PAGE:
Black Friday, the state-side phenomenon commonly believed to have been introduced to the UK by Amazon in 2010, now occupies a key space in the British retail calendar. Last year an estimated £1.23bn was spent online on Black Friday (according to IMRG). This was 12.2% higher than its equivalent in 2015, with £6.45bn spent over the rest of the Black Friday peak period (Monday 21st – Monday 28th November 2016).
2017 is set to exceed all previous records.
Whether the origins of the Black Friday moniker are because of the black eyes suffered by sales crazed shoppers or because it’s the day that low-margin retailers supposedly move into the black, one thing is indisputable, its burgeoning appeal creates logistical challenges that last far longer than a 24 hour period.
de Poel’s analysis amongst our logistics client base, which account for over 50 per cent of the parcel delivery market by volume (over 1.6 billion parcels a year) in addition to five of the UK’s largest 3PLs, paints a revealing picture.
Compared to an average week, the direct effects of Black Friday comprise a window which usually starts around three to five days before (as increasingly retailers adopt an earlier and earlier pre- Friday deal strategy) rolls into cyber Monday and continues on for around a week. Before the activity directly attributable to Black Friday dwindles and moves onto the ’usual’ pre-Christmas peak.
A review of contingent worker staffing over that timeframe shows that, across the board in terms of all skill sets needed by logistics firms generally, 95.2% more temporary worker hours are required during the Black Friday window, in comparison to an average week throughout the year.
Within that finding, trends relating to some specific skillsets also emerge:
|Temporary Worker Hours Required||Black Friday Increase on An Average Week|
|Warehouse Operatives||175.9% More|
|Van Drivers/Multi-drop||88.9% More|
|C1 Drivers||72.2% More|
|LGV C Drivers||196.3% More|
|LGV C+E Drivers||81.2% More|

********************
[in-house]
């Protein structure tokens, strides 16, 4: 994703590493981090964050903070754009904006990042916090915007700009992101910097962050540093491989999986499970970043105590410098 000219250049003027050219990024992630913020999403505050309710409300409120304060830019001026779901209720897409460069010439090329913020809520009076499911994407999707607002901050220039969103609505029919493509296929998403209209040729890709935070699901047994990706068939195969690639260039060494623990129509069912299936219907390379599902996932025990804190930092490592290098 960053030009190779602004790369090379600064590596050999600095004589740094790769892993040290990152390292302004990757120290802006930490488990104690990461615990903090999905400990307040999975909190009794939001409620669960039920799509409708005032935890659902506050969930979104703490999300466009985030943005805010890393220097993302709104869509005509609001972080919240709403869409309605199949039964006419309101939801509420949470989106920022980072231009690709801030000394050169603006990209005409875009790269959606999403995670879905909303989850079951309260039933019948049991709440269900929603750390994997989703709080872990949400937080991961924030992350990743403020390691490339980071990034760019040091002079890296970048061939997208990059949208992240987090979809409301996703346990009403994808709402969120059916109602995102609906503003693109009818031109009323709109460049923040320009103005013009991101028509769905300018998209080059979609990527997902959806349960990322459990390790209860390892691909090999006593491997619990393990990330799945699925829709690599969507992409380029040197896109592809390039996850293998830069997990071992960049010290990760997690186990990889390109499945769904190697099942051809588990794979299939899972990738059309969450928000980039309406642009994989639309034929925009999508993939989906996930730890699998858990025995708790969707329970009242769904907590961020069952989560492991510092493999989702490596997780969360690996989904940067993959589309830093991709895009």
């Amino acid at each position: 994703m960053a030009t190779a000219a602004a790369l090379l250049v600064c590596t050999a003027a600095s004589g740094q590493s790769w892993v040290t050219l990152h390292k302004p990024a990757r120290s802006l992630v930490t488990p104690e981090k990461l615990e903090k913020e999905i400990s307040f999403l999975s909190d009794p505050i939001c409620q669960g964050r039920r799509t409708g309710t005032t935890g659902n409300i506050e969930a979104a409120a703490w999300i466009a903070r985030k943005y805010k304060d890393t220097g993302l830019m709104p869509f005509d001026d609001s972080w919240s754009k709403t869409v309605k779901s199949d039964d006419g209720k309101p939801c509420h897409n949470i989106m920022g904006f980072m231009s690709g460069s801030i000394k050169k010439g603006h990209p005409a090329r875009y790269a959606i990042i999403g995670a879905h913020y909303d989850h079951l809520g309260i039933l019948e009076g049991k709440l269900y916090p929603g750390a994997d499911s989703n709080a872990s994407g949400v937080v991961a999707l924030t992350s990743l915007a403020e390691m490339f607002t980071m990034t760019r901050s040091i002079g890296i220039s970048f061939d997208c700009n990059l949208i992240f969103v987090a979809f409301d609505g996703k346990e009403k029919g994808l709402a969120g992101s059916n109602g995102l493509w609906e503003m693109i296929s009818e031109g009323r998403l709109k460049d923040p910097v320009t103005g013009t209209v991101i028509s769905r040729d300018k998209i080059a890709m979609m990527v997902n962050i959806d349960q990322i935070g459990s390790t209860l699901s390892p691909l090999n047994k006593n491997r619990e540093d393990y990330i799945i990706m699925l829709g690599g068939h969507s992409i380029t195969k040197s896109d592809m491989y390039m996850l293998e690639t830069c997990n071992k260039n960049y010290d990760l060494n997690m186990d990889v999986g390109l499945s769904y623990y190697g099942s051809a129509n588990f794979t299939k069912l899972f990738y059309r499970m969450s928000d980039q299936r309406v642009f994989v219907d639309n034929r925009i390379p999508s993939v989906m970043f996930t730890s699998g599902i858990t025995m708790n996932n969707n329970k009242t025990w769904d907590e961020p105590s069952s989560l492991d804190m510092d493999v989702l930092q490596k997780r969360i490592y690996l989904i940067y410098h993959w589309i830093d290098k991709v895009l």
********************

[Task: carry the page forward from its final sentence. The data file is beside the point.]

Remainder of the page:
Across this picture, huge regional differences will be in play. The Midlands area typically requires the most additional contingent staffing with 126.9% more temporary worker hours required last year, the highest of all the regions and 31.7 percentage points higher than the average across the country.
Of course the ten-day timeline that constitutes the Black Friday surge ignores the in-depth pre-planning that needs to occur to ensure such huge volumes of additional temporary staffing is in place.
Typically de Poel will start planning how the peak period will be staffed around April time, seven to eight months ahead. Working in partnership with our clients, our contract and performance management team:
- Review last year’s fulfilment figures and agency performance
- Account for any new business won or lost since the previous period and forecasted
- Analyse any changes to our clients’ current and forecasted customer profile
- Review last year’s volumes
- Account for an appropriate increase based on a variety of management information and market intelligence tools
From there an agreed plan and process is confirmed with our clients and their agency panels. We then visit each site and region within our clients’ footprint to ensure the required stakeholders at a delivery centre, depot and site level are aware of the plan, the process that will be followed and which agencies will be responsible for the provision of the required temporary worker skill sets. We will additionally consider whether temporary labour taken on during this peak period can be offered longer-term contracts or permanent positions post-event, as our clients seek to offer opportunity to the workers who make Black Friday possible.
Whilst the Black Friday temporary worker strategy will be in place well before the event, de Poel will continually revisit the strategy due to the inevitable change that typically takes place due to market forces or organisational developments. Depending on the level of change and how last minute this change is, we will deliver fulfilment levels of 98% to 100% from Black Friday into the Christmas peak.
What is also interesting about the Black Friday period, is that the planning for it does not just impact the retail or logistics clients directly affected. As the upsurge in demand demonstrates, if hubs in the Midlands require nearly 130% more temporary staffing hours to cope, other clients who also need drivers for their businesses during that time period will also feel the effects – even if they are in the waste and recycling industry for example. This is where de Poel will also bring our expertise to bear, in ensuring that business as usual also continues for organisations that additionally need the same volumes of temporary drivers despite the pool of available talent actually shrinking due to peak demands in the vicinity.
To discuss how de Poel would approach your Black Friday staffing in 2018, please email email@example.com.